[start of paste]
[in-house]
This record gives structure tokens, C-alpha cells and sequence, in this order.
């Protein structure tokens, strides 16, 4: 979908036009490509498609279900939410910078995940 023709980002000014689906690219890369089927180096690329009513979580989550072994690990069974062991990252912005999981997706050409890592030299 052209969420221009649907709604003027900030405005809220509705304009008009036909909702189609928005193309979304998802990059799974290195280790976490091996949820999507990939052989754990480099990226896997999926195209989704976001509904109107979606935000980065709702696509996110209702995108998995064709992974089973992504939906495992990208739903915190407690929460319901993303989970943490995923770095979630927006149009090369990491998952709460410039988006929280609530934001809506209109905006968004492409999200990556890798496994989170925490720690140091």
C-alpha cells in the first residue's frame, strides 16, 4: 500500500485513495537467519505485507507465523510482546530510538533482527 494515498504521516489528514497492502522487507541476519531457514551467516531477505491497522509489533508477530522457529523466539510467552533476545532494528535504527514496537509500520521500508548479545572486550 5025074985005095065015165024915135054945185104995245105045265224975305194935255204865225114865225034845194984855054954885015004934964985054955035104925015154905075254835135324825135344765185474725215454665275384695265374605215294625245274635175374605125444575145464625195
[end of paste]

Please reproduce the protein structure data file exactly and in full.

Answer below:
[in-house]
This record gives structure tokens, C-alpha cells and sequence, in this order.
């Protein structure tokens, strides 16, 4: 979908036009490509498609279900939410910078995940 023709980002000014689906690219890369089927180096690329009513979580989550072994690990069974062991990252912005999981997706050409890592030299 052209969420221009649907709604003027900030405005809220509705304009008009036909909702189609928005193309979304998802990059799974290195280790976490091996949820999507990939052989754990480099990226896997999926195209989704976001509904109107979606935000980065709702696509996110209702995108998995064709992974089973992504939906495992990208739903915190407690929460319901993303989970943490995923770095979630927006149009090369990491998952709460410039988006929280609530934001809506209109905006968004492409999200990556890798496994989170925490720690140091």
C-alpha cells in the first residue's frame, strides 16, 4: 500500500485513495537467519505485507507465523510482546530510538533482527 494515498504521516489528514497492502522487507541476519531457514551467516531477505491497522509489533508477530522457529523466539510467552533476545532494528535504527514496537509500520521500508548479545572486550 5025074985005095065015165024915135054945185104995245105045265224975305194935255204865225114865225034845194984855054954885015004934964985054955035104925015154905075254835135324825135344765185474725215454665275384695265374605215294625245274635175374605125444575145464625195